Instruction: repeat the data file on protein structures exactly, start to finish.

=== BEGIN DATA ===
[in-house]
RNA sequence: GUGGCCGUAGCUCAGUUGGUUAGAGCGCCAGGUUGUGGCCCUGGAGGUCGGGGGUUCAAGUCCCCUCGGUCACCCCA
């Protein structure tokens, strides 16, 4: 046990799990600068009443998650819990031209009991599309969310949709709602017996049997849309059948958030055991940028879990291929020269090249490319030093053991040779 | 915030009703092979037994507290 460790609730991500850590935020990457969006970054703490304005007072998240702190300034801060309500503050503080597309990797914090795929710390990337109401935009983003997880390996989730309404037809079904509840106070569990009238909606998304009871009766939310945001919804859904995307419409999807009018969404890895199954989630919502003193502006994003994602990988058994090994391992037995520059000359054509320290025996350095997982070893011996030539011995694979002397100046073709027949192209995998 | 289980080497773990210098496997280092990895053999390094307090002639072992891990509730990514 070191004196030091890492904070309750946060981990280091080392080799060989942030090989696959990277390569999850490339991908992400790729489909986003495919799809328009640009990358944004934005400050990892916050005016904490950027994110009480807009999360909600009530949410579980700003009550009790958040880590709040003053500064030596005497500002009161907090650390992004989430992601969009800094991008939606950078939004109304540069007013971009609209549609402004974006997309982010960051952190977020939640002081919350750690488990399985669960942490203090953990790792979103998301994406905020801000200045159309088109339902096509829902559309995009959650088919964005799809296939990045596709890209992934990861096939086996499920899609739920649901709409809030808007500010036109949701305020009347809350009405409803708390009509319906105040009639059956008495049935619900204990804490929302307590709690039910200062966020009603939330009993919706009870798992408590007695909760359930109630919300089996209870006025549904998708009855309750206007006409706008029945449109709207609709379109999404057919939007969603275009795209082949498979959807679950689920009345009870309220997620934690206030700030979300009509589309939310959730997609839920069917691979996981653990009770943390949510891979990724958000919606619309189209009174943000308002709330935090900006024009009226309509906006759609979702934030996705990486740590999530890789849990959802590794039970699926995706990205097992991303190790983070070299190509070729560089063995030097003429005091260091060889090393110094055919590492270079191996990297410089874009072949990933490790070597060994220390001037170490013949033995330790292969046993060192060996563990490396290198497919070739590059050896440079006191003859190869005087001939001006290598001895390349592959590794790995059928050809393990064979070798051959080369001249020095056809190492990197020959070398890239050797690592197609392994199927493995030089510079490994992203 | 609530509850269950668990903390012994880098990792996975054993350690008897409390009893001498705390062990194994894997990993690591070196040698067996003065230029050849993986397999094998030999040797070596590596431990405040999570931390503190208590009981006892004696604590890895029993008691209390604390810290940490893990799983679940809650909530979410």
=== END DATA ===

[in-house]
RNA sequence: GUGGCCGUAGCUCAGUUGGUUAGAGCGCCAGGUUGUGGCCCUGGAGGUCGGGGGUUCAAGUCCCCUCGGUCACCCCA
């Protein structure tokens, strides 16, 4: 046990799990600068009443998650819990031209009991599309969310949709709602017996049997849309059948958030055991940028879990291929020269090249490319030093053991040779 | 915030009703092979037994507290 460790609730991500850590935020990457969006970054703490304005007072998240702190300034801060309500503050503080597309990797914090795929710390990337109401935009983003997880390996989730309404037809079904509840106070569990009238909606998304009871009766939310945001919804859904995307419409999807009018969404890895199954989630919502003193502006994003994602990988058994090994391992037995520059000359054509320290025996350095997982070893011996030539011995694979002397100046073709027949192209995998 | 289980080497773990210098496997280092990895053999390094307090002639072992891990509730990514 070191004196030091890492904070309750946060981990280091080392080799060989942030090989696959990277390569999850490339991908992400790729489909986003495919799809328009640009990358944004934005400050990892916050005016904490950027994110009480807009999360909600009530949410579980700003009550009790958040880590709040003053500064030596005497500002009161907090650390992004989430992601969009800094991008939606950078939004109304540069007013971009609209549609402004974006997309982010960051952190977020939640002081919350750690488990399985669960942490203090953990790792979103998301994406905020801000200045159309088109339902096509829902559309995009959650088919964005799809296939990045596709890209992934990861096939086996499920899609739920649901709409809030808007500010036109949701305020009347809350009405409803708390009509319906105040009639059956008495049935619900204990804490929302307590709690039910200062966020009603939330009993919706009870798992408590007695909760359930109630919300089996209870006025549904998708009855309750206007006409706008029945449109709207609709379109999404057919939007969603275009795209082949498979959807679950689920009345009870309220997620934690206030700030979300009509589309939310959730997609839920069917691979996981653990009770943390949510891979990724958000919606619309189209009174943000308002709330935090900006024009009226309509906006759609979702934030996705990486740590999530890789849990959802590794039970699926995706990205097992991303190790983070070299190509070729560089063995030097003429005091260091060889090393110094055919590492270079191996990297410089874009072949990933490790070597060994220390001037170490013949033995330790292969046993060192060996563990490396290198497919070739590059050896440079006191003859190869005087001939001006290598001895390349592959590794790995059928050809393990064979070798051959080369001249020095056809190492990197020959070398890239050797690592197609392994199927493995030089510079490994992203 | 609530509850269950668990903390012994880098990792996975054993350690008897409390009893001498705390062990194994894997990993690591070196040698067996003065230029050849993986397999094998030999040797070596590596431990405040999570931390503190208590009981006892004696604590890895029993008691209390604390810290940490893990799983679940809650909530979410």